Wine Gift Exchange on Facebook: Don’t Believe It!

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Image: MGN Online

Last year it was the “Secret Sister Gift Exchange”. This year, it’s the “Wine Gift Exchange”.

Here’s How the Scam Works:

Be careful if you see a post from a friend that claims they’ve received as many as 36 bottles of wine, simply by sending a bottle of wine to the person at the top of the list in the post. The post continues the scam by saying that all you have to do is cross the top name off the list, add your name at the bottom, and send the list to other friends inviting them to participate. “The idea is that your name will eventually be at the top, and you will receive all the gifts.  However the scheme relies on constantly recruiting new participants, making it mathematically impossible to sustain. The reality: This is a type of pyramid scheme and very similar to the pre-Internet chain letters.  This may seem like a harmless hoax, but these schemes are a form of gambling and illegal in the U.S. and Canada.”

Protect Yourself From Social Media Scams:

  • Be skeptical of any post inviting you to participate in a gift exchange, even if it appears to be from a friend. Scammers often hijack another person’s Facebook profile to perpetuate their scheme.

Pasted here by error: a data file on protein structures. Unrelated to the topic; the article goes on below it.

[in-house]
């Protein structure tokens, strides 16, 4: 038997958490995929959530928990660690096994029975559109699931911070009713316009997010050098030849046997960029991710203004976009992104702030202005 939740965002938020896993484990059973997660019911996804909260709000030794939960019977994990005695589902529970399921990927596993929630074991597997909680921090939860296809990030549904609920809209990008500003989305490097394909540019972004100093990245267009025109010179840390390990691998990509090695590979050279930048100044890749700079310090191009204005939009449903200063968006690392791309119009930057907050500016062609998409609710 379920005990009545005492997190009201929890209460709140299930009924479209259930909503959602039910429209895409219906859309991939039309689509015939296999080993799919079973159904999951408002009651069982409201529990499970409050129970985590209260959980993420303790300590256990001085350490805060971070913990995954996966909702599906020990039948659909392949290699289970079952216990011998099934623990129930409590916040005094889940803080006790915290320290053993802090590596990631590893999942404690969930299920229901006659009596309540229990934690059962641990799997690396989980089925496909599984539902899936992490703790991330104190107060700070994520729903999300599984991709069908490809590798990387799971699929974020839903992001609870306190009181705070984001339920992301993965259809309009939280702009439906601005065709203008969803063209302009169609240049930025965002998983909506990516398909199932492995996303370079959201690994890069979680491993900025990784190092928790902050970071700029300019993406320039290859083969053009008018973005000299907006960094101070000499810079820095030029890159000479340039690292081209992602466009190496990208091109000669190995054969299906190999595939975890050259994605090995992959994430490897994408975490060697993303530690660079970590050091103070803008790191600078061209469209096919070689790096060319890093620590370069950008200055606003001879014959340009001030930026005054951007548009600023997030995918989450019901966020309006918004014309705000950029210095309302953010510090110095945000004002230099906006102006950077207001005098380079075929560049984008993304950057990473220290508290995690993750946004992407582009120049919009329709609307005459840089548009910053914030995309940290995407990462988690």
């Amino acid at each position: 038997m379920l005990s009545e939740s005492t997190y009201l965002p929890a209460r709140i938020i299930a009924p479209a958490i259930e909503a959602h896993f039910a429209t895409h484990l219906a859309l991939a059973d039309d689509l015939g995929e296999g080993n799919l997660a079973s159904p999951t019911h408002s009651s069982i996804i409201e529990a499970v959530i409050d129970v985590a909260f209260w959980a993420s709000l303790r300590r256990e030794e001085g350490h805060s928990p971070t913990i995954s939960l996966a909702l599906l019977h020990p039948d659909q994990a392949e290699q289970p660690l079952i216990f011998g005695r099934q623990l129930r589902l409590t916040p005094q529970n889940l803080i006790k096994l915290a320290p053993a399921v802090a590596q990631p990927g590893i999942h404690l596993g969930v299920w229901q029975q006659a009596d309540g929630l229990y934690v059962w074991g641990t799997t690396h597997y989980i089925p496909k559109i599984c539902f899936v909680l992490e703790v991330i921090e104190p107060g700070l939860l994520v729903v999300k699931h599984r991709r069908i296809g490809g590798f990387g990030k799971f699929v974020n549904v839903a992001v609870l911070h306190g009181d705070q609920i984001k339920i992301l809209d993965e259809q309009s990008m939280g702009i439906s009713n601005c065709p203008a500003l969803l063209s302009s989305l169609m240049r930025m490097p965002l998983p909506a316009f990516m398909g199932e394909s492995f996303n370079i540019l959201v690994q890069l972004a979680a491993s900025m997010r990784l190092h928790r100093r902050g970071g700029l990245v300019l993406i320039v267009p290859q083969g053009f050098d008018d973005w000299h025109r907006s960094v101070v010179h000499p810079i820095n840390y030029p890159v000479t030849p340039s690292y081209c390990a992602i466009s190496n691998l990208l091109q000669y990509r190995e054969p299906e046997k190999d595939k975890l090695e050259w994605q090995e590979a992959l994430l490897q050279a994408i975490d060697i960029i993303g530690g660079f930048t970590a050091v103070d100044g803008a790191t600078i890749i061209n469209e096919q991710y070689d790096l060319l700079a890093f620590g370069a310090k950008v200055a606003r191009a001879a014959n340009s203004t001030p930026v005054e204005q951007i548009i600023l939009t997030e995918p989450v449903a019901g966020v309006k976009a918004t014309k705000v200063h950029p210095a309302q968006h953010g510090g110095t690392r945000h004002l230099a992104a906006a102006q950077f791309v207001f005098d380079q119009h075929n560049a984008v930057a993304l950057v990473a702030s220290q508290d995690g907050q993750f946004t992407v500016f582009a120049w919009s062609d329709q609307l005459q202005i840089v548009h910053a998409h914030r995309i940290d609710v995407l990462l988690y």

• Beware of any offer that asks you to provide personal financial information that could be used for identity theft.
  • Stay away from promotions of anything “exclusive,” “shocking,” or “sensational.”
  • Be careful of shortened links. Scammers use link-shortening services to disguise malicious links. Don’t fall for it. If you don’t recognize the link destination, don’t click.
  • Don’t trust your friends’ taste online. It might not actually be them “liking” or sharing links to photos. Their account may have been hacked or compromised by malware.
  • Report scam posts and other suspicious activity to Facebook by following these instructions. Source and BBB Upstate New York

To report a scam, go to the BBB Scam Tracker. To find trustworthy businesses, go to